Despite the risks and the failures associated with central bank digital currencies (CBDCs), global policymakers are pushing forward to make them a reality.
In November alone, officials from the International Monetary Fund (IMF), Bretton Woods Committee, and Bank for International Settlements (BIS) issued rallying calls for governments to push forward on CBDCs with courage and determination. But rather than double down on a bad idea and waste further resources in this pursuit, policymakers should let this idea go and focus on more fundamental reforms that would create a freer financial system.
The November CBDC campaign began when IMF managing director Kristalina Georgieva told policymakers, “If anything… we need to pick up speed [with CBDC development].” Bretton Woods Committee chair Bill Dudley likewise called not only for the United States to develop a CBDC, but for the BIS to establish an international standard for CBDCs. And BIS Innovation Hub head Cecilia Skingsley told an audience that CBDCs should not be dismissed as a “solution in search of a problem” because they might be useful one day.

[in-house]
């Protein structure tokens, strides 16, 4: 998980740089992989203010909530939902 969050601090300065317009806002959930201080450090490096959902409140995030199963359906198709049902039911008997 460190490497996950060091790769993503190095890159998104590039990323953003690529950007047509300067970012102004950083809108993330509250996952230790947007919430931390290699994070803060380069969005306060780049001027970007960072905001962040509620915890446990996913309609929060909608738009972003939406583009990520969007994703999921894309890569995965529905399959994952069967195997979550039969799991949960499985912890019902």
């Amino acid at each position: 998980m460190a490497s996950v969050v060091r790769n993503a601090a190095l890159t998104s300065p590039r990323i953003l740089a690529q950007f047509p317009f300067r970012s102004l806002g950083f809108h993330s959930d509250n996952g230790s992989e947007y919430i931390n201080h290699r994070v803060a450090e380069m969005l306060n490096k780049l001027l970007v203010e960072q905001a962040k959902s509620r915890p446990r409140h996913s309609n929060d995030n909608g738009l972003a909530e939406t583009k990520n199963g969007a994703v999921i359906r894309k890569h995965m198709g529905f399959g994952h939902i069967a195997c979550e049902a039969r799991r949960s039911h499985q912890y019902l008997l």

These calls come at a strange time. As the Human Rights Foundation’s CBDC Tracker indicates, nine countries and the eight islands that compose the Eastern Caribbean Currency Union have launched CBDCs; 38 countries and Hong Kong have CBDC pilot programs; and 68 countries and 2 currency unions are researching CBDCs. Yet, none of these projects have proven worthwhile.
Yet, some governments may not even have the money to give away. In Thailand, plans to give citizens 10,000 baht ($288) through a CBDC were delayed partly because the government had not identified where the 548 billion baht ($15.8 billion) needed to cover the handout would come from. Worse yet, others warned that the handout may not even be legal. It wasn’t until later that the prime minister announced that it would be funded by government loans.
Elsewhere, the CBDC experience has been much worse. Nigeria’s CBDC struggled to gain adoption so much that the Nigerian government started pulling cash off the streets. Within weeks, it created a cash shortage so severe that it led to protests outside of banks and riots in the streets. Still, CBDC adoption only increased from 0.5 percent to 6 percent.
So at best, the CBDC experience seems to be one of…